The team that zipped past them last year – and came within a bunny whisker of winning the whole basket – was Just Weight, the very same team that’s riding their cottontails this year.

Just Weight captain Stephanie Iacozili remembers what not giving up in those final two weeks can do and has pledged to keep pressing.

Meanwhile, In It captain Jeff Tate said his team doesn’t plan to coast.

“We keep exercising and watching what we eat,” he said Friday. “I’m supposed to go to Mom’s for Easter. It’s going to be tough. Maybe a little bit of everything, but small portions.

“It gets harder and harder every week,” he said. But the team keeps going because “they want to win that money for the charity, (the Rich Center for Autism).”

—- Dessert

Any team, from top to the bottom of the standings, can win Team of the Week honors. The bonus $10 goes to the team with the single best one-week percentage. Any team can do it. Honest.

But so far this year, only three teams have – the top three teams.

This week, the second place Wellness Warriors, claimed their second Team of the Week award with a 2.40 percent single-week effort.

First place In It to Win It was runner-up for at 1.66 percent, and has collected the bonus three times.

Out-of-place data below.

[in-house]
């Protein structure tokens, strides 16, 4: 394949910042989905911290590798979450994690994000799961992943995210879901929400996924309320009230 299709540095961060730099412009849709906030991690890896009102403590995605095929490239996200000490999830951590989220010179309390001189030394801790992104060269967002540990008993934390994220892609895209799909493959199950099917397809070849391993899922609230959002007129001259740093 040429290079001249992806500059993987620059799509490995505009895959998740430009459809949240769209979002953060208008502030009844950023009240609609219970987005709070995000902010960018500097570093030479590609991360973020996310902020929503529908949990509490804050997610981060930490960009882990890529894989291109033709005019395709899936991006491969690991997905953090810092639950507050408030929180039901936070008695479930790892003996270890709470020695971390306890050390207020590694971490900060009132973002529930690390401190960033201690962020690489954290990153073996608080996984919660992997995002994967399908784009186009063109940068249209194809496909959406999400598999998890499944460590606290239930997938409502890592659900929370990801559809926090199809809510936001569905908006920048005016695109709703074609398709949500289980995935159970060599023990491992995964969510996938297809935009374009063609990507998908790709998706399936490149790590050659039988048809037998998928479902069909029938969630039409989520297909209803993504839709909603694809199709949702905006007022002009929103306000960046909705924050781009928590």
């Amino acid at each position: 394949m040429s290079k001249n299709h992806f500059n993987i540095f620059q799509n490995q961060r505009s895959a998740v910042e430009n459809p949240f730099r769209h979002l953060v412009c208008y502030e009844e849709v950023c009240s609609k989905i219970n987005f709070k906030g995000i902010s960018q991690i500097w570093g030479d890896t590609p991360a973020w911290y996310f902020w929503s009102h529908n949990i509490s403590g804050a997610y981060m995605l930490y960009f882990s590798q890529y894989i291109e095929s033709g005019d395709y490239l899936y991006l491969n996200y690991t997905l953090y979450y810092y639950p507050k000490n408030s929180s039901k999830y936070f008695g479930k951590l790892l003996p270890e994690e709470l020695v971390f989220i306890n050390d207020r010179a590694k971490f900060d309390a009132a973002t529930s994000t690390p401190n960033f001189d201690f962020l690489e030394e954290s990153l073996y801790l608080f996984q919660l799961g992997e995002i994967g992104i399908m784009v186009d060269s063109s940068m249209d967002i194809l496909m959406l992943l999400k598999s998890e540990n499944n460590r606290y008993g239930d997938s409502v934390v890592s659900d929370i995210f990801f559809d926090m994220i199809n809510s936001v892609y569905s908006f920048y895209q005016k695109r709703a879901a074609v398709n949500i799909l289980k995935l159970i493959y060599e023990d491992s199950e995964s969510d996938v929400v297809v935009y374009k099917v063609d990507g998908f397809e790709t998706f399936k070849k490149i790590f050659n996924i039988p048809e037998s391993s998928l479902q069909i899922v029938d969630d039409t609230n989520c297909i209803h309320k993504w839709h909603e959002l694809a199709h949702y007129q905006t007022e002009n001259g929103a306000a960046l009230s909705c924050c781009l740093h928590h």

Just Weight was right behind them this week at 1.66 percent. It was Team of the Week last week.

To win Team of the Week, all five team members have to weigh in at both ends of the week so that it’s a true one-week effort.

—- Tips and Tasty Tidbits

This week, official Challenge dietitian Lauren Manusakis of Humility of Mary Health Partners finishes her list of 10 simple lifestyle changes to accomplish lasting weight control:

“There are many free apps for smartphones and websites to help you track the food you eat to maintain a healthy calorie limit. Studies show if you write down what you eat – or track it – you will lose weight,” Manusakis said.

Limit your intake of salt, sugar and fat. “These don’t just add calories to your food, but also aid in your addiction to food,” Manusakis said.